The default settings (match coefficient with a threshold of 0.8 using the single-pass algorithm) seem to be satisfactory for most use-cases Decreasing the threshold will result in more clusters being merged.
ClusterONE works by growing clusters from initial "seeds", driven by a goal function that is maximized greedily (see the Cluster ONE paper [1] for more details). A seed can be an arbitrary subgraph, but in most cases, it is either a single node or a single edge. The seeding method prescribes how the seeds are selected during the calculation:
- From every node means that every node will be used as a seed.
- From unused nodes means that nodes will be tried in the descending order of their weights (where the weight of a node is the sum of the weights on its incident edges), and whenever a cluster is found, the nodes in that cluster will be excluded from the list of potential seeds. In other words, the node with the largest weight that does not participate in any of the clusters found so far will be selected as the next seed.
- From every edge means that every edge will be considered once, each yielding a seed consisting of the two endpoints of the edge.
In practical use-cases, the From unused nodes and From every node methods are almost equivalent, but the former one yields a smaller number of redundant clusters.
The quantities shown in this box always correspond to the currently selected set of nodes in the current Cytoscape view.
Note that the Mann-Whitney U test cannot be performed sensibly when all the in-weights and out-weights are equal. In this case, the p-value will show "NA".
The result viewer appears on the right hand side of the Cytoscape user interface after a successful clustering process and it can operate in two modes: the simple view and the detailed view. When the result viewer is opened for the first time, the simple view is used, which shows each cluster in a scrollable list box along with some basic properties of the cluster (number of nodes, density, quality and p-value). The clusters are ordered according to ascending p-values. There is also a small toolbar above the list of clusters, where the number of clusters are shown along with small push buttons to access some of the functionality provided by the result viewer.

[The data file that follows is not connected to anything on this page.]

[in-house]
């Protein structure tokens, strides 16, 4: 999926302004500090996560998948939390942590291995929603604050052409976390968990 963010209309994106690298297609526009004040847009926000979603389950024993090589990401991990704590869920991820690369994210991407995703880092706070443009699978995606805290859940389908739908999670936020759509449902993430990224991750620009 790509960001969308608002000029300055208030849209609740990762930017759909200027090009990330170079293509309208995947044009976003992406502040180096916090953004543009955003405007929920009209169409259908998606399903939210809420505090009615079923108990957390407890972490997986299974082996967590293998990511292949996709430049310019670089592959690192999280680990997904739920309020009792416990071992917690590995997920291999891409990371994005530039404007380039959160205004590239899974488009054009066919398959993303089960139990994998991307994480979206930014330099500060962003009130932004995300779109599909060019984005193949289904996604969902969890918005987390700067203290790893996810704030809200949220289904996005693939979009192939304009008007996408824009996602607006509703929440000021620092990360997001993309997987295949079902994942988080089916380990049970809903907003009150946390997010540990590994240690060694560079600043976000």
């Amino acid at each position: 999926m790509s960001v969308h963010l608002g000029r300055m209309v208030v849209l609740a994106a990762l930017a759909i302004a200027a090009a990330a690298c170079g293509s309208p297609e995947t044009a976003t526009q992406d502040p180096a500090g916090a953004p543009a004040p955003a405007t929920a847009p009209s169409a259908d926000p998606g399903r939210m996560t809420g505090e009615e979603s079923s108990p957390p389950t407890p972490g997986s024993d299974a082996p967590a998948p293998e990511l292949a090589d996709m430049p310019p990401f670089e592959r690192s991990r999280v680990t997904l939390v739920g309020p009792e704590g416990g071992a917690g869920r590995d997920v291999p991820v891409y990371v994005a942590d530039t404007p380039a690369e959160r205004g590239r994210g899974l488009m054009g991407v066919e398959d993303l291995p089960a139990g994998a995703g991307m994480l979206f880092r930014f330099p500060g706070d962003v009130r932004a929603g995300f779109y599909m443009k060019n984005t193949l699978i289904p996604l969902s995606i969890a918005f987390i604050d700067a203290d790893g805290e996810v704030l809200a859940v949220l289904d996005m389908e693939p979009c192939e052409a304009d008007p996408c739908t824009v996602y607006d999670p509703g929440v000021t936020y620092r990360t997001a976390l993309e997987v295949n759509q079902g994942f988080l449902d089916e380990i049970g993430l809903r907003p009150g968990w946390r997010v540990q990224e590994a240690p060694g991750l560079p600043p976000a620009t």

The simple view uses two columns, the first column showing a schematic drawing of each cluster (driven by a simple force-directed layout algorithm) and the second showing some basic properties of the cluster. The clusters are drawn in the background, so if there are many large clusters, you may have to wait a little bit until you are able to see them all.
Right-clicking on any row of the table will bring up the cluster context menu. Double-clicking on any row will extract the cluster into a separate Cytoscape network view.
The detailed view can be turned on or off by clicking on the first button of the toolbar which shows a table (). It is advised to turn the detailed view on only if the result panel itself is detached from the main Cytoscape window or if it is wide enough, as the detailed view contains seven columns, the first showing a schematic drawing of the cluster itself, while the remaining six correspond to the properties seen earlier in the selection info box on the control panel (number of nodes, density, in-weight, out-weight, quality and p-value).
In the detailed view, you can sort the clusters according to any of the above columns by clicking on the column header. Clicking on the header again reverses the order.
Right-clicking on any row of the table will bring up the cluster context menu. Double-clicking on any row will extract the cluster into a separate Cytoscape network view.
If you use results calculated by ClusterONE in a publication, please cite the following reference:
[1] | (1, 2, 3) Nepusz T, Yu H, Paccanaro A: Detecting overlapping protein complexes from protein-protein interaction networks. Nature Methods, Advance Online Publication, 2012. doi:10.1038/nmeth.1938 |
Some other papers that might be of interest (and were referenced earlier in this help file):
[2] | Bader GD, Hogue CWV: An automated method for finding molecular complexes in large protein interaction networks. BMC Bioinformatics 2003, 4:2. doi:10.1186/1471-2105-4-2 |